Project description:To examine the effects of designation and volume of neonatal care at the hospital of birth on mortality and morbidity outcomes in very preterm infants in a managed clinical network setting.A retrospective, population-based analysis of operational clinical data using adjusted logistic regression and instrumental variables (IV) analyses.165 National Health Service neonatal units in England contributing data to the National Neonatal Research Database at the Neonatal Data Analysis Unit and participating in the Neonatal Economic, Staffing and Clinical Outcomes Project.20?554 infants born at <33?weeks completed gestation (17?995 born at 27-32?weeks; 2559 born at <27?weeks), admitted to neonatal care and either discharged or died, over the period 1 January 2009-31 December 2011.Tertiary designation or high-volume neonatal care at the hospital of birth.Neonatal mortality, any in-hospital mortality, surgery for necrotising enterocolitis, surgery for retinopathy of prematurity, bronchopulmonary dysplasia and postmenstrual age at discharge.Infants born at <33?weeks gestation and admitted to a high-volume neonatal unit at the hospital of birth were at reduced odds of neonatal mortality (IV regression odds ratio (OR) 0.70, 95% CI 0.53 to 0.92) and any in-hospital mortality (IV regression OR 0.68, 95% CI 0.54 to 0.85). The effect of volume on any in-hospital mortality was most acute among infants born at <27?weeks gestation (IV regression OR 0.51, 95% CI 0.33 to 0.79). A negative association between tertiary-level unit designation and mortality was also observed with adjusted logistic regression for infants born at <27?weeks gestation.High-volume neonatal care provided at the hospital of birth may protect against in-hospital mortality in very preterm infants. Future developments of neonatal services should promote delivery of very preterm infants at hospitals with high-volume neonatal units.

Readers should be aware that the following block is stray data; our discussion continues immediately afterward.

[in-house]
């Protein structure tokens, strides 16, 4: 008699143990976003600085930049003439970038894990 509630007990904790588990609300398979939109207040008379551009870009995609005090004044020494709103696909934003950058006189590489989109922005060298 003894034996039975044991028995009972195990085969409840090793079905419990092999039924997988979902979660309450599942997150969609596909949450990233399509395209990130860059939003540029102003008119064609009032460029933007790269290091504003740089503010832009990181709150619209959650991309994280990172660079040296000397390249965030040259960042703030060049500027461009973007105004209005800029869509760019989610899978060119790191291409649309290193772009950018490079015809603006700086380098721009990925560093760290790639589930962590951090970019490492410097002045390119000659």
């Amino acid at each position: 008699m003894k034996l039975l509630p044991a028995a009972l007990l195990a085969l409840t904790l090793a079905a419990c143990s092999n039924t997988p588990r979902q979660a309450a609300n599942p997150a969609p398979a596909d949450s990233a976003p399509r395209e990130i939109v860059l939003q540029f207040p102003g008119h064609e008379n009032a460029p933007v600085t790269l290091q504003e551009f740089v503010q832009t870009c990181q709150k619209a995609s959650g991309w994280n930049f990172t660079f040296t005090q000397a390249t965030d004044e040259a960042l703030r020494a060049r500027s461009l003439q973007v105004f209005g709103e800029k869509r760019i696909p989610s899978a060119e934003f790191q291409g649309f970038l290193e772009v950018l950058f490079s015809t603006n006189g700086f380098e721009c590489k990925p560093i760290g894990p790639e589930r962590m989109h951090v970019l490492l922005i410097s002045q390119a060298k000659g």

Project description:To assess the relationship between the timing of antepartum elective caesarean delivery (CD) at term and perinatal outcomes in a Chinese population.We conducted a retrospective cohort study of mode of delivery at a large obstetric centre in Shanghai, China between 2007 and 2014. Eligibility criteria included: term nulliparous women with a singleton gestation undergoing antepartum elective CD.There were 19?939 women delivered by antepartum CD without indications, with 5.9% performed at 37-37 6/7 weeks, 36.2% at 38-38 6/7 weeks, 38.4% at 39-39 6/7 weeks, 15.4% at 40-40 6/7 weeks, 4.0% at ?41 weeks. As compared with births at 39-39 6/7 weeks, births at 37 weeks were associated with an increased odds of neonatal respiratory disease (adjusted odds ratian(aOR): 4.82; 95% CI 3.35 to 6.94), neonatal infection (aOR: 3.68; 95% CI 1.80 to 7.52), hypoglycaemia (aOR: 3.85; 95%CI 2.29 to 6.48), hyperbilirubinaemia (aOR: 3.50; 95%CI 2.12 to 5.68), neonatal intensive care admission (aOR: 3.73; 95% CI 2.84 to 4.89) and prolonged hospitalisation (aOR: 7.51; 95% CI 5.10 to 11.07). Births at 38 weeks, 40 weeks or ?41 weeks were also associated with an increased odds of neonatal respiratory disease with corresponding aORs (95% CI) of 2.26 (1.71 to 3.00), 1.97 (1.33 to 2.94) and 2.91 (1.80 to 4.70), respectively.For women undergoing elective CD, neonatal outcome data suggest that delivery at 39-39 6/7 complete weeks is optimal timing in a Chinese population.